Lard was once the most common fat for baking, but came to be seen as dirty and unhealthful. Now, food scientists have shown that home-rendered lard isn't as bad for your health as, say, margarine. And it tastes wonderful! Our guest, discussing the benefits of lard, is food writer Regina Schrambling. Also on the show is chef Zarela Martinez, a self-proclaimed lard crusader. She has been preaching the gospel of lard for over fifteen years and is glad that people are finally listening.
For pie crust and chocolate cupcake recipes, click here. Those recipes come from Southern cooks (and lard fans) Matt and Ted Lee.
Watch Zarela Martinez demonstrate how easy it is to render lard at home:
American Journalists Laura Ling and Euna Lee have been detained in North Korea since March, after they were accused of illegally crossing the border from China. Their trial was supposed to begin yesterday. If convicted, they could face 10 years of hard labor. The women’s families remained silent for the first two months of their captivity, but this week family members were on the Today Show, Larry King Live, and other programs, appealing for the journalists' release.
Steve Romano, a Former Chief Negotiator for the FBI and now a Senior Advisor with the Center for Personal Protection and Safety, joins The Takeaway to talk about how experts advise families what to say to the press when a loved one is held captive.Here is some footage of vigils being held for the captive journalists.
After Bombardier Dash 8 Q400, flown by Colgan Air, crashed in Buffalo, New York, earlier this year, a federal safety inspector at Colgan Air said he had reported to his supervisors that planes were flying at incorrect speeds, with a broken radio, and failing multiple attempts at landing properly. That safety inspector is Chris Monteleon, who says his complaints were ignored; he was relegated to a desk job.
Monteleon joins The Takeaway to talk about his experience with Colgan Air. Barbara Peterson, a Senior Aviation Correspondent for Conde Nast Traveller, also joins the show to talk about airline safety.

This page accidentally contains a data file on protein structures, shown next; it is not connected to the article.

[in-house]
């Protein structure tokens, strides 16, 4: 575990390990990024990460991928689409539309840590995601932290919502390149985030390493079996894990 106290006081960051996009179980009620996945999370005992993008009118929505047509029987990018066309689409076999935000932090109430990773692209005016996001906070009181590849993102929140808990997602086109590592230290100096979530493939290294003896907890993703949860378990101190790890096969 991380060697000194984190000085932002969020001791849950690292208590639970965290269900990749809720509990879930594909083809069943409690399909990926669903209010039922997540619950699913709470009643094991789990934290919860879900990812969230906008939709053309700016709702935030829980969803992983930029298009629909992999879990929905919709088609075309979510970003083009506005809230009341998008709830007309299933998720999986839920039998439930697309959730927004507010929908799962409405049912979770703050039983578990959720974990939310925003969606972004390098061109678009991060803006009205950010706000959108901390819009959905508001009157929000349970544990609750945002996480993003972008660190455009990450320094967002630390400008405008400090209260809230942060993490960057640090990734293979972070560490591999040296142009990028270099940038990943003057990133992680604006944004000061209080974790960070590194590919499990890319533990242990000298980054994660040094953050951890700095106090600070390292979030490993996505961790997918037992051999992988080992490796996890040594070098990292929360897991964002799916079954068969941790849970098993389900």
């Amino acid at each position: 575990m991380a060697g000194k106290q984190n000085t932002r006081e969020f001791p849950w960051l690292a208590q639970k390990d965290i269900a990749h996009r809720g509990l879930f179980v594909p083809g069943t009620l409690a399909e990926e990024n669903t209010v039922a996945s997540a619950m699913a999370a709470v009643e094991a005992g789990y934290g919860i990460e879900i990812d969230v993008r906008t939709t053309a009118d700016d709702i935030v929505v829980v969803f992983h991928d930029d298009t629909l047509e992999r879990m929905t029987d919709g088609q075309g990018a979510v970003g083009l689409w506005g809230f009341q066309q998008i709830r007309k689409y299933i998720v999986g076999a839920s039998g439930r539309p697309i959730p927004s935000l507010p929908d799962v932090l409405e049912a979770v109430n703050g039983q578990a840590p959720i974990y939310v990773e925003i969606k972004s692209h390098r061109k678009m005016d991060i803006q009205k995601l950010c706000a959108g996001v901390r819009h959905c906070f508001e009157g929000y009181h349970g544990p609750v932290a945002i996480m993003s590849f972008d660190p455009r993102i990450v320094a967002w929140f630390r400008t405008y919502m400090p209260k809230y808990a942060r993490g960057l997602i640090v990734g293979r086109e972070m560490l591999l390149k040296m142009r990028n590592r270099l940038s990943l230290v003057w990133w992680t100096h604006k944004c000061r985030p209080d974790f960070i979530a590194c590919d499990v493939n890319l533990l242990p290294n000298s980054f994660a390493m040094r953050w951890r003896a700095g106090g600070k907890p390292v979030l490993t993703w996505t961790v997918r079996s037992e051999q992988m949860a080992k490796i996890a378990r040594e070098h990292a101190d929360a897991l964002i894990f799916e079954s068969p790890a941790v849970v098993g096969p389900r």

When schools have single digit performance levels on the state tests, very low reading levels, high levels of disorder, and low attendance, they absolutely need quick change. Without it, students drop out and never realize their dreams. I would ask critics to consider if they would want their own children attending these schools and, if they did, would they want slow change for their children? While relationships are disrupted, they can be re-built with deliberate and honest dialogue. We can create new stability and relationships quickly, but we can never make up for lost time in learning how to read and do math!
– Don Fraynd, Turnaround Officer for Chicago Public Schools
One of the five pillars of Islam, “zakat,” is the giving of a small percentage of one’s income to a Muslim charity. President Obama, in his Cairo speech, said that he is "committed to working with American Muslims to ensure that they can fulfill zakat." The practice of zakat came under scrutiny under the Bush administration, when seven charities were closed down and jailed leaders accused of helping fund terrorist organizations abroad. Many Muslims fear that if they give to a religious group, they may be accused of funneling money to terrorists. What steps are needed to make it easier for Muslims to practice this important part of their religion?
The morning started out so nicely.
Judge Sonya Sotomayor visited Wednesday morning with Sen. Sheldon Whitehouse (D-R.I.). With television cameras rolling and microphones open, Whitehouse let President Barack Obama’s nominee for the Supreme Court know that he, too, loves baseball. (She's credited with ending the sport's strike in 1995.)
Then it was on to visit with Sen. Barbara Mikulski (D-Md.). She informed Sotomayor, that, she, too, loved Nancy Drew novels.
Sen. Lindsey Graham, a Republican Judiciary Committee member from South Carolina, sat next to the judge on his office sofa. “We’re talking about the cost of living in New York. I told her she needs to move to South Carolina,” Graham announced to the assembled press.
Then, the niceness died. ... (continue reading)
Although there is no calculator that can compute our national attention deficit, it is clear there are too many stimuli competing for our precious brain time. In a world where the temptations to twitter and text are 24/7, is there hope for our multi-tasked minds? Writer Winifred Gallagher says yes. In her new book, Rapt: Attention and the Focused Life, Gallagher reviews the latest developments in the psychology and neuroscience of attention. She joins us in our studio to discuss the benefits of training yourself to focus.